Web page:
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Proteomics analysis of Herpes Simplex Virus type 1-infected cells reveals dynamic changes of viral protein expression, ubiquitylation and phosphorylation.

Bell C, Desjardins M, Thibault P, Radtke K

Herpesviruses are among the most complex and widespread human viruses, and cause a number of diseases ranging from cold sores to genital infections and encephalitis. While the composition of viral particles has been studied, less is known about the expression of the whole viral proteome in infected cells. Here, we analysed the proteome of the prototypical Herpes Simplex Virus type 1 (HSV1) in infected cells by mass spectrometry (MS). Using a high sensitivity LTQ-Orbitrap, we achieved a very high level of protein coverage and identified a total of 67 structural and non-structural viral proteins. We also identified 90 novel phosphorylation sites and ten novel ubiquitylation sites on different viral proteins. Ubiquitylation was observed on nine HSV1 proteins. We identified phosphorylation sites on about half of the detected viral proteins; many of the highly phosphorylated ones are known to regulate gene expression. Treatment with inhibitors of DNA replication induced changes of both viral protein abundance and modifications, highlighting the interdependence of viral proteins during the life cycle. Given the importance of expression dynamics, ubiquitylation and phosphorylation for protein function, these findings will serve as important tools for future studies on herpesvirus biology.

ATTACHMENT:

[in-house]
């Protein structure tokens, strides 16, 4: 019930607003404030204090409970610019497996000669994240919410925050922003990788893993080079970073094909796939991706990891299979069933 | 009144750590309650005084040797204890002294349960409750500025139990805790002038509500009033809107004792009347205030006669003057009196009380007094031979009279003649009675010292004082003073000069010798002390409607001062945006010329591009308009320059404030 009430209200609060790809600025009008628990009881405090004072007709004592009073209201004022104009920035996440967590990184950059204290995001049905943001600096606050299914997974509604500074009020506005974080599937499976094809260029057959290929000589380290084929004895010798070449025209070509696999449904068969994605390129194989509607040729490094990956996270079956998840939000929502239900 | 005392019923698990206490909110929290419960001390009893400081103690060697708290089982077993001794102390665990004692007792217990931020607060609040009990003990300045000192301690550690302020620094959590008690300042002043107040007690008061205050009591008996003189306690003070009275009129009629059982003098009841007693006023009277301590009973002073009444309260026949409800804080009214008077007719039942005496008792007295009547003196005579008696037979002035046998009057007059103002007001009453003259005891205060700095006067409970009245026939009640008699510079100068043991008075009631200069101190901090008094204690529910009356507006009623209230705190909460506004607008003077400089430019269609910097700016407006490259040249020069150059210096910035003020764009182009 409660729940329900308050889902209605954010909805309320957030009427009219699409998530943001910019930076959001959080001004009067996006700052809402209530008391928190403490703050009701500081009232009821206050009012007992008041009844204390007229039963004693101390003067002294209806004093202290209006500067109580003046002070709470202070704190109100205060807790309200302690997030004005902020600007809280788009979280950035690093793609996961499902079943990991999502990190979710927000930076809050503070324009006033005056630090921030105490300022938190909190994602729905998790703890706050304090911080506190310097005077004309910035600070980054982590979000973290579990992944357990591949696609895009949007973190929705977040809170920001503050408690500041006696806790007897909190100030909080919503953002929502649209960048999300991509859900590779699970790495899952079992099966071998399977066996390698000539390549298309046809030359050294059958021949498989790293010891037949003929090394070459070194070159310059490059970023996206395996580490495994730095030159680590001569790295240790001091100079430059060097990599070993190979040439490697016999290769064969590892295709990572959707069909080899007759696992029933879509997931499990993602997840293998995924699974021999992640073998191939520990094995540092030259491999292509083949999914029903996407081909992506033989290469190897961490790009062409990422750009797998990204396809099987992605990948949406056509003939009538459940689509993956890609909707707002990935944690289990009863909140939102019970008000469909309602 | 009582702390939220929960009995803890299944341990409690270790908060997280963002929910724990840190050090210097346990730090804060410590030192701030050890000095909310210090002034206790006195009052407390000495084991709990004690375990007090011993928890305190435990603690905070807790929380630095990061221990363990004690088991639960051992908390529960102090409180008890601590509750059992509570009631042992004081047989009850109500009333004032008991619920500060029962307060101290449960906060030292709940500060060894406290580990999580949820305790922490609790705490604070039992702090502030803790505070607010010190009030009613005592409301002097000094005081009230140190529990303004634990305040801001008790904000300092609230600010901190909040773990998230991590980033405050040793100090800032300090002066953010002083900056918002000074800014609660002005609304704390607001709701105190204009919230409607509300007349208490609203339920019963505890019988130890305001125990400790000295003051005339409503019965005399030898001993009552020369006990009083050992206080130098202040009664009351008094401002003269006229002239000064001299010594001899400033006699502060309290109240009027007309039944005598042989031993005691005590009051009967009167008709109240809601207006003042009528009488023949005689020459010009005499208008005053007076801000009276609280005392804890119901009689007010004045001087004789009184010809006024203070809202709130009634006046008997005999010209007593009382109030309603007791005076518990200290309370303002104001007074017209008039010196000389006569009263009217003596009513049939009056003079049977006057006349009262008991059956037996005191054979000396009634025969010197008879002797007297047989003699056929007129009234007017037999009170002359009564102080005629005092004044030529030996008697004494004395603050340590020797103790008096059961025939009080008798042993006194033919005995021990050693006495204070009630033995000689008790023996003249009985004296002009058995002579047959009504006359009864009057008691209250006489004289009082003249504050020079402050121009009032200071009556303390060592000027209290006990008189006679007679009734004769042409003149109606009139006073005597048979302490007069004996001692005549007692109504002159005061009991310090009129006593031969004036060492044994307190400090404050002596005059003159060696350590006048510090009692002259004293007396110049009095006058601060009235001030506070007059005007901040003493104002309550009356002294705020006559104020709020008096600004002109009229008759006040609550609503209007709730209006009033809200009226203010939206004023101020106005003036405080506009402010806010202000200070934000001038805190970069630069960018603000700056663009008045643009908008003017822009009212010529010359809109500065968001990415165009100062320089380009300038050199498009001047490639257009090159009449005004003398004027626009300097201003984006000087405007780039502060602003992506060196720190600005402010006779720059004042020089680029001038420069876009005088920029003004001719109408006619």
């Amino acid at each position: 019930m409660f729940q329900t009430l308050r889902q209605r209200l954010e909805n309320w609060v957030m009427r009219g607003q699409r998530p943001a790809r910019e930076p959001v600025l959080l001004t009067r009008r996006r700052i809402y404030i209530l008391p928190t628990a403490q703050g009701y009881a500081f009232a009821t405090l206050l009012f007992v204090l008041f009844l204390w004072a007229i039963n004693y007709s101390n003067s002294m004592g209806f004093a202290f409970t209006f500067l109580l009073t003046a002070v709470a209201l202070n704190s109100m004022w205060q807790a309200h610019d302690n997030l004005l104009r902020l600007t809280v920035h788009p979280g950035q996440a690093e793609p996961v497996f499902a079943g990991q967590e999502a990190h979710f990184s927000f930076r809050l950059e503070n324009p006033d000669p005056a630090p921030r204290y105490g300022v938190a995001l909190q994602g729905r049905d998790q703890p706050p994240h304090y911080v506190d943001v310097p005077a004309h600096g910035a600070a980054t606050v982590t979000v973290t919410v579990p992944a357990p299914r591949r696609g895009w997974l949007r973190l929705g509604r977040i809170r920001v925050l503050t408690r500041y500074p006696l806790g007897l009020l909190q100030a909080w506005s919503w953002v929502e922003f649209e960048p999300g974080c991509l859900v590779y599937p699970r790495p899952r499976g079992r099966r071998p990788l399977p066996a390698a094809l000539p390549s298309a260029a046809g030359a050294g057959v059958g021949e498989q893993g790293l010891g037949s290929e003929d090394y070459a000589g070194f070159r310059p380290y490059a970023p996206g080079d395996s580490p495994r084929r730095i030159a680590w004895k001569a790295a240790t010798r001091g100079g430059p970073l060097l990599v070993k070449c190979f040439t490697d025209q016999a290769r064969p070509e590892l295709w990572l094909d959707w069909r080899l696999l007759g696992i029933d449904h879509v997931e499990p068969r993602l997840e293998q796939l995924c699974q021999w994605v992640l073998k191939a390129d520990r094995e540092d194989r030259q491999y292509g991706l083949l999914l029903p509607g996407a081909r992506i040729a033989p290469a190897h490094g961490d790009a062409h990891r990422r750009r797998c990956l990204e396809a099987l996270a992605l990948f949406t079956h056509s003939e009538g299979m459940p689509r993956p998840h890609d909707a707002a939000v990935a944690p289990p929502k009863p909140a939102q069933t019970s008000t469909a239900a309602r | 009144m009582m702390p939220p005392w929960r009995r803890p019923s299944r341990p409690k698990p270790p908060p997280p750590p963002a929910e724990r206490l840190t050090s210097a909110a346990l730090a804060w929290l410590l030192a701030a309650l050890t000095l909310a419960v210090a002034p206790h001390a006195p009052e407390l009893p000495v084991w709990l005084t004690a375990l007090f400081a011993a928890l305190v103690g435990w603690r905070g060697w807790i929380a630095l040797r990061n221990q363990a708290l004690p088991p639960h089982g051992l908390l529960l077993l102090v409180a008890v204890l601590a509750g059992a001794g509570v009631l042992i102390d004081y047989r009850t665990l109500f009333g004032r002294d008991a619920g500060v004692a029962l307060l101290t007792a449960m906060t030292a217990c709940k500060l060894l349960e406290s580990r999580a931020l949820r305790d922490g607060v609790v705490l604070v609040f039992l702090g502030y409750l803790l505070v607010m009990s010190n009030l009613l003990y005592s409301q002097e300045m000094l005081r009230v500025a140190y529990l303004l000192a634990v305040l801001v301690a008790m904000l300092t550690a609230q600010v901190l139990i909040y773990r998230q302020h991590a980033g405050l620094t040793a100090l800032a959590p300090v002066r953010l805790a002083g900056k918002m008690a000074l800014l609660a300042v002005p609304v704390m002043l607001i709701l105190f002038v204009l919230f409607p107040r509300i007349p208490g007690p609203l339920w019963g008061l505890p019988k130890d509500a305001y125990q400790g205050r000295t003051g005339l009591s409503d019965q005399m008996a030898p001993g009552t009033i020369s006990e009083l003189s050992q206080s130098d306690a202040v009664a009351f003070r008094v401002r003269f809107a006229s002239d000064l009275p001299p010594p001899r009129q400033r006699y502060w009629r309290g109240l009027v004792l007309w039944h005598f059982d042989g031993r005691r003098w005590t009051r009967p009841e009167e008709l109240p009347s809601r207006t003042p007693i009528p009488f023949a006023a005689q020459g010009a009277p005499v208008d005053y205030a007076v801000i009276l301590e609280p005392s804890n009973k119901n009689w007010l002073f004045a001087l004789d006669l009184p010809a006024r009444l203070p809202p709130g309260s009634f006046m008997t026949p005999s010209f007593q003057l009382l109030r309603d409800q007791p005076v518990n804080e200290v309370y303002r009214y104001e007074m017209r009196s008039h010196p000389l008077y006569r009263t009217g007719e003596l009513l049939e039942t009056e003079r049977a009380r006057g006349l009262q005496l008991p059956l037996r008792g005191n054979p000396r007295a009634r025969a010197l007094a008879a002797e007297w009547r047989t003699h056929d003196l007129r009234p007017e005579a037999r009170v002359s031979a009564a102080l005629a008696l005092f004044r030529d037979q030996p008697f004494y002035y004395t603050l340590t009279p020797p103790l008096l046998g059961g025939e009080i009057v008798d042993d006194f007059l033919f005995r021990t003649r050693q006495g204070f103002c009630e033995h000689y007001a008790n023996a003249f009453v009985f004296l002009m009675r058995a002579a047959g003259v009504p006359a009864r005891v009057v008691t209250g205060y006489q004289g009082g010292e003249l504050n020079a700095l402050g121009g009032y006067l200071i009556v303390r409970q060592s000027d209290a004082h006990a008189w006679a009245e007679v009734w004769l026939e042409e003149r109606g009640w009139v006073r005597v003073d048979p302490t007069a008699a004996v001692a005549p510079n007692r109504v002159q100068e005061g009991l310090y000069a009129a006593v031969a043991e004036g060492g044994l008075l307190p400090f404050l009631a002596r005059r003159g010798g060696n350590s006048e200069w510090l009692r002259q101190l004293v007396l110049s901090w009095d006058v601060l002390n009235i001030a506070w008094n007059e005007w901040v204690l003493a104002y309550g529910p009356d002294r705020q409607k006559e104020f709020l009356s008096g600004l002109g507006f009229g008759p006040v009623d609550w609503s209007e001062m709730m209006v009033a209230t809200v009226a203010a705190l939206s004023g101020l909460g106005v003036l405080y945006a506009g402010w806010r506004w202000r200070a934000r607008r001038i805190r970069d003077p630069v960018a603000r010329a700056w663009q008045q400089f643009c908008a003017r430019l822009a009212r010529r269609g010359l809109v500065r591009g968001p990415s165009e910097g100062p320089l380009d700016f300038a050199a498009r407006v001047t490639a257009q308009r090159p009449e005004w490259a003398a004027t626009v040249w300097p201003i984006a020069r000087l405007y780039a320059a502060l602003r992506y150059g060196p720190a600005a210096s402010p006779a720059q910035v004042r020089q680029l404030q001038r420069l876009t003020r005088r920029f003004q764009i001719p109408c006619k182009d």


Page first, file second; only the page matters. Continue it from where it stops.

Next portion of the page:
J. Proteome Res. 2013;12(4):1820-29.

Pubmed ID: 23418649

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